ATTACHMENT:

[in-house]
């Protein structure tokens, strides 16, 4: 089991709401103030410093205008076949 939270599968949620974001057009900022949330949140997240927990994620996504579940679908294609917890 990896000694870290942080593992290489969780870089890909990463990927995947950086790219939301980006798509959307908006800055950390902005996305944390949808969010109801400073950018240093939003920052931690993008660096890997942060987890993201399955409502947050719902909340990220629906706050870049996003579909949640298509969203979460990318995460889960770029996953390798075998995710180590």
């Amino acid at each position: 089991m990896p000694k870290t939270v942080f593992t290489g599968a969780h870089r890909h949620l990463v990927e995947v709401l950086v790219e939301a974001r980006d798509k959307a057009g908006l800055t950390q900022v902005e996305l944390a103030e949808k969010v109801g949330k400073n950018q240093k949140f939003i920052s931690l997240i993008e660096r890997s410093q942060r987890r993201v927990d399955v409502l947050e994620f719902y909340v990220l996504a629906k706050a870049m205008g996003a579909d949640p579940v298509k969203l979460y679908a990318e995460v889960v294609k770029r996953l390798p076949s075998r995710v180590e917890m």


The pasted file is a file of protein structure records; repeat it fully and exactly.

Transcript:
[in-house]
């Protein structure tokens, strides 16, 4: 089991709401103030410093205008076949 939270599968949620974001057009900022949330949140997240927990994620996504579940679908294609917890 990896000694870290942080593992290489969780870089890909990463990927995947950086790219939301980006798509959307908006800055950390902005996305944390949808969010109801400073950018240093939003920052931690993008660096890997942060987890993201399955409502947050719902909340990220629906706050870049996003579909949640298509969203979460990318995460889960770029996953390798075998995710180590």
């Amino acid at each position: 089991m990896p000694k870290t939270v942080f593992t290489g599968a969780h870089r890909h949620l990463v990927e995947v709401l950086v790219e939301a974001r980006d798509k959307a057009g908006l800055t950390q900022v902005e996305l944390a103030e949808k969010v109801g949330k400073n950018q240093k949140f939003i920052s931690l997240i993008e660096r890997s410093q942060r987890r993201v927990d399955v409502l947050e994620f719902y909340v990220l996504a629906k706050a870049m205008g996003a579909d949640p579940v298509k969203l979460y679908a990318e995460v889960v294609k770029r996953l390798p076949s075998r995710v180590e917890m």